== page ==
The past two days and evenings have been an experience I wouldn’t want to have missed. I worked mornings and then had a several-hour break before returning in costume. That made for two very long days. I am resting up today, a day off.
The tours were all reserved and sold in advance, about 40 people to a tour, and they ran about 1/2 hour each, from 6:00 pm to 8:30 pm. They started with an introduction in the Visitors Center, a short interlude of Christmas carols, and then they were brought to the Fort. Everything was lit by lanterns and candles, so the effect must have been a little spooky. When the tour group reached the sally port and were inside the Fort, they were taken up to the side where the cannons were set up in the field, and the cannons were fired. Talk about a deafening noise! (The visitors had all been given earplugs). Then all along the casemates came the firing of muskets, ending with the rebel yell. The folks could then come into the Sutler store and visit Santa, look at the merchandise, and even get books signed by a local author. After they were all out of the store we had a few minutes to recoup until the next group came in.
The first night was really cold and we left the door open so that people would realize we were open. Each time I heard them get ready to fire the cannon I ran outside to try to get a photo of it, but the spirits of the place wouldn’t allow that. As you can see from the photos, all I got was a picture containing lots of orbs. Every other time I tried to photograph it I ended up with a picture of a brick column, but I didn’t have my camera pointed anywhere near it.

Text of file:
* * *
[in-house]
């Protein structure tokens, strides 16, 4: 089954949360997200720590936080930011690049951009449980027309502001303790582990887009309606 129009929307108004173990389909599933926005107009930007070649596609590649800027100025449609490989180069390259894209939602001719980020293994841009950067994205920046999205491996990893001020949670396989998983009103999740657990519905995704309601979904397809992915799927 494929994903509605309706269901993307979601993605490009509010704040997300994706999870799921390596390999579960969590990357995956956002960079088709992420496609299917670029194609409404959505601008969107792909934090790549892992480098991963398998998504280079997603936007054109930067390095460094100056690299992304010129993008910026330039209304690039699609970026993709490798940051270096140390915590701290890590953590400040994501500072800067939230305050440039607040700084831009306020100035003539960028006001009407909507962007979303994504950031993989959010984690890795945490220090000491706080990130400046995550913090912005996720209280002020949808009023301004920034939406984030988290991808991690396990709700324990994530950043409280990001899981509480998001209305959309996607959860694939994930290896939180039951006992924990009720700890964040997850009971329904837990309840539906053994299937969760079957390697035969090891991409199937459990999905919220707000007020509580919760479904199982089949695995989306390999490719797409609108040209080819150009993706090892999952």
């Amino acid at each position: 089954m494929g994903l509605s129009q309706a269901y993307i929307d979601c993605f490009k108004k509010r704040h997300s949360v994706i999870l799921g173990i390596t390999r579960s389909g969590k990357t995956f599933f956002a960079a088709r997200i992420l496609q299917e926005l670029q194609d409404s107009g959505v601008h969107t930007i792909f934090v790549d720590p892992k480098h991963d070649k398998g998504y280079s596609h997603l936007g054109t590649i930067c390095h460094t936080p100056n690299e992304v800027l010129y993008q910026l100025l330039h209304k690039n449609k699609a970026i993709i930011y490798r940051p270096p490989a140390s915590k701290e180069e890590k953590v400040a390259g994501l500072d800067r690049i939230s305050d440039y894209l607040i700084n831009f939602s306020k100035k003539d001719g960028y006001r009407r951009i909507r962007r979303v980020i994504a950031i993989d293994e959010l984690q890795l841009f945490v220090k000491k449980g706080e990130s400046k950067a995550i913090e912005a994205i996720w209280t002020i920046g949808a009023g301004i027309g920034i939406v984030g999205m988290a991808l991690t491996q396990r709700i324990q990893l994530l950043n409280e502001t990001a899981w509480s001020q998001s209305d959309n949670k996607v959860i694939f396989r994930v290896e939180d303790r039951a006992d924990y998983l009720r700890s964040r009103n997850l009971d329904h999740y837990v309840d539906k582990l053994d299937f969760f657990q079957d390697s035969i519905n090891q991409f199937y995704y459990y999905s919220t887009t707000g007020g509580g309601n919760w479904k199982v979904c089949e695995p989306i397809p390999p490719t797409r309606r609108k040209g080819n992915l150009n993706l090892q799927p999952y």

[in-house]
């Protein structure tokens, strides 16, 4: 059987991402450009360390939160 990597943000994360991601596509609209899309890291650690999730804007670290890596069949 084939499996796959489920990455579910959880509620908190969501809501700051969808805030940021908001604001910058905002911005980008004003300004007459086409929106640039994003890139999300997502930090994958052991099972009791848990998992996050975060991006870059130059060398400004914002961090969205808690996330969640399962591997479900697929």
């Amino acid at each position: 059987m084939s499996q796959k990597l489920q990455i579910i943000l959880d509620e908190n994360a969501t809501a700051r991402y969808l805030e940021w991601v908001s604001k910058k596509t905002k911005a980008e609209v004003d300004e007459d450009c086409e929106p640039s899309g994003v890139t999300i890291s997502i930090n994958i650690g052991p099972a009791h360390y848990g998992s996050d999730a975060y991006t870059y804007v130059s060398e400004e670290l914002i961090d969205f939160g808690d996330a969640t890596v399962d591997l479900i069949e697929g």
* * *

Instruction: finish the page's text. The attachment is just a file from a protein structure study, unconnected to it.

When I was working at the store Saturday morning it was so strange to see men and boys walking back and forth dressed in Confederate uniforms. Many of them came into the store just as they would have come into the original Sutler store and it was nice talking to them.
We were fortunate to have local author, Robert T.S. Mickles, Sr. at our celebration both nights, signing his books and talking to folks about them. It is written on the cover of “Blood Kin, A Savannah Story, Part I”, “Savannah native Robert T.S. Mickles, Sr., is the great-grandson of former slaves on one side of his family and Portuguese slave traders on the other. This double heritage makes him uniquely qualified to tell the amazing story of family division and family love that he shares in Blood Kin.
I heard several people say that they have enjoyed this book as they have no other, and reading the first chapter so far, I can see that I am going to find it true for myself. Mickles also wrote “Isaiah’s Tears”, which is part II of the Savannah stories. They can be ordered online at Amazon.com.
For some reason my first photo has been trying to upload for the past half hour and I just ran out of patience! I will post the pictures later in a separate entry.